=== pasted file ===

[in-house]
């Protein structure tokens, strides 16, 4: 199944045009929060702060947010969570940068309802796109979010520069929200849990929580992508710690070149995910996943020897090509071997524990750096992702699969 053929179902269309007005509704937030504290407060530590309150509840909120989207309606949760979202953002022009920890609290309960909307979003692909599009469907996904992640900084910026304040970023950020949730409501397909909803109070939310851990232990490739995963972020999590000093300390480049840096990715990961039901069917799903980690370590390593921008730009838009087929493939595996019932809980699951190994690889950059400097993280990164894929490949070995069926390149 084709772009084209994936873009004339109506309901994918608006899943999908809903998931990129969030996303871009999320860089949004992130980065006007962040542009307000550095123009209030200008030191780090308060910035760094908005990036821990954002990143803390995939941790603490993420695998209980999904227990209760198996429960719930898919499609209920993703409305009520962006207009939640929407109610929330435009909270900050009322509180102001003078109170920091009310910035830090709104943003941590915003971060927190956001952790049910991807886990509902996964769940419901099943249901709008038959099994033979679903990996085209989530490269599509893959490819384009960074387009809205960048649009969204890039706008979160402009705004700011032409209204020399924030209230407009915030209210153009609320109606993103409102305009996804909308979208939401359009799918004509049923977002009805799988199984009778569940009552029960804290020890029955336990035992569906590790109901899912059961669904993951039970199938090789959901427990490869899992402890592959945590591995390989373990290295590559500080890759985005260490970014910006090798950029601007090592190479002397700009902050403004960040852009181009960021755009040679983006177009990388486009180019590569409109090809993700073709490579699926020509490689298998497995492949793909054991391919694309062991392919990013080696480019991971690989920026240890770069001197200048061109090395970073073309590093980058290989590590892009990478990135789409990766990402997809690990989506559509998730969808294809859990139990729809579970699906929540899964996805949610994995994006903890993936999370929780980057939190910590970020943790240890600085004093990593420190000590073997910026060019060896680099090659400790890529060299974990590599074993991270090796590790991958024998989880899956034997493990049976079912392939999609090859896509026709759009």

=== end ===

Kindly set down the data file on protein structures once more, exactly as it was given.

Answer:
[in-house]
């Protein structure tokens, strides 16, 4: 199944045009929060702060947010969570940068309802796109979010520069929200849990929580992508710690070149995910996943020897090509071997524990750096992702699969 053929179902269309007005509704937030504290407060530590309150509840909120989207309606949760979202953002022009920890609290309960909307979003692909599009469907996904992640900084910026304040970023950020949730409501397909909803109070939310851990232990490739995963972020999590000093300390480049840096990715990961039901069917799903980690370590390593921008730009838009087929493939595996019932809980699951190994690889950059400097993280990164894929490949070995069926390149 084709772009084209994936873009004339109506309901994918608006899943999908809903998931990129969030996303871009999320860089949004992130980065006007962040542009307000550095123009209030200008030191780090308060910035760094908005990036821990954002990143803390995939941790603490993420695998209980999904227990209760198996429960719930898919499609209920993703409305009520962006207009939640929407109610929330435009909270900050009322509180102001003078109170920091009310910035830090709104943003941590915003971060927190956001952790049910991807886990509902996964769940419901099943249901709008038959099994033979679903990996085209989530490269599509893959490819384009960074387009809205960048649009969204890039706008979160402009705004700011032409209204020399924030209230407009915030209210153009609320109606993103409102305009996804909308979208939401359009799918004509049923977002009805799988199984009778569940009552029960804290020890029955336990035992569906590790109901899912059961669904993951039970199938090789959901427990490869899992402890592959945590591995390989373990290295590559500080890759985005260490970014910006090798950029601007090592190479002397700009902050403004960040852009181009960021755009040679983006177009990388486009180019590569409109090809993700073709490579699926020509490689298998497995492949793909054991391919694309062991392919990013080696480019991971690989920026240890770069001197200048061109090395970073073309590093980058290989590590892009990478990135789409990766990402997809690990989506559509998730969808294809859990139990729809579970699906929540899964996805949610994995994006903890993936999370929780980057939190910590970020943790240890600085004093990593420190000590073997910026060019060896680099090659400790890529060299974990590599074993991270090796590790991958024998989880899956034997493990049976079912392939999609090859896509026709759009």